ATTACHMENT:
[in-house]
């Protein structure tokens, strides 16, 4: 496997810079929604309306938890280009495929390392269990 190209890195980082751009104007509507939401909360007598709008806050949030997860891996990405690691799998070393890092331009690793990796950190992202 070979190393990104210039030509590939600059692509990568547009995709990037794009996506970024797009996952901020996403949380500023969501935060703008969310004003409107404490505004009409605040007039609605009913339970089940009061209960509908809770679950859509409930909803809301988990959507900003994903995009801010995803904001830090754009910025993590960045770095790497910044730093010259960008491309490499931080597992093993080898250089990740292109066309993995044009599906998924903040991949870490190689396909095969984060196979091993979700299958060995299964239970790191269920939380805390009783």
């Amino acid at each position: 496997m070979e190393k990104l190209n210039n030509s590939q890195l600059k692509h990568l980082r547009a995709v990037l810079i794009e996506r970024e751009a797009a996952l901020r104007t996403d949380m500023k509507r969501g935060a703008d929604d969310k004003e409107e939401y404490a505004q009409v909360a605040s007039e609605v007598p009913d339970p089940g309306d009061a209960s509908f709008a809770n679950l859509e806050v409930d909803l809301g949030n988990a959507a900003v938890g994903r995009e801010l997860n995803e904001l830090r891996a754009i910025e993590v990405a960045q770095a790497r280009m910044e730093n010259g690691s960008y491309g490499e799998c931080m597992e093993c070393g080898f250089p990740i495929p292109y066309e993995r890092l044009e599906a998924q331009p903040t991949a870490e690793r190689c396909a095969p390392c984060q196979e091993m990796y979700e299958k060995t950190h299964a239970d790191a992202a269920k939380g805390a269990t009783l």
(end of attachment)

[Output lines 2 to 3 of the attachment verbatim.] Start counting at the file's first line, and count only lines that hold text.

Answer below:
């Protein structure tokens, strides 16, 4: 496997810079929604309306938890280009495929390392269990 190209890195980082751009104007509507939401909360007598709008806050949030997860891996990405690691799998070393890092331009690793990796950190992202 070979190393990104210039030509590939600059692509990568547009995709990037794009996506970024797009996952901020996403949380500023969501935060703008969310004003409107404490505004009409605040007039609605009913339970089940009061209960509908809770679950859509409930909803809301988990959507900003994903995009801010995803904001830090754009910025993590960045770095790497910044730093010259960008491309490499931080597992093993080898250089990740292109066309993995044009599906998924903040991949870490190689396909095969984060196979091993979700299958060995299964239970790191269920939380805390009783």
């Amino acid at each position: 496997m070979e190393k990104l190209n210039n030509s590939q890195l600059k692509h990568l980082r547009a995709v990037l810079i794009e996506r970024e751009a797009a996952l901020r104007t996403d949380m500023k509507r969501g935060a703008d929604d969310k004003e409107e939401y404490a505004q009409v909360a605040s007039e609605v007598p009913d339970p089940g309306d009061a209960s509908f709008a809770n679950l859509e806050v409930d909803l809301g949030n988990a959507a900003v938890g994903r995009e801010l997860n995803e904001l830090r891996a754009i910025e993590v990405a960045q770095a790497r280009m910044e730093n010259g690691s960008y491309g490499e799998c931080m597992e093993c070393g080898f250089p990740i495929p292109y066309e993995r890092l044009e599906a998924q331009p903040t991949a870490e690793r190689c396909a095969p390392c984060q196979e091993m990796y979700e299958k060995t950190h299964a239970d790191a992202a269920k939380g805390a269990t009783l």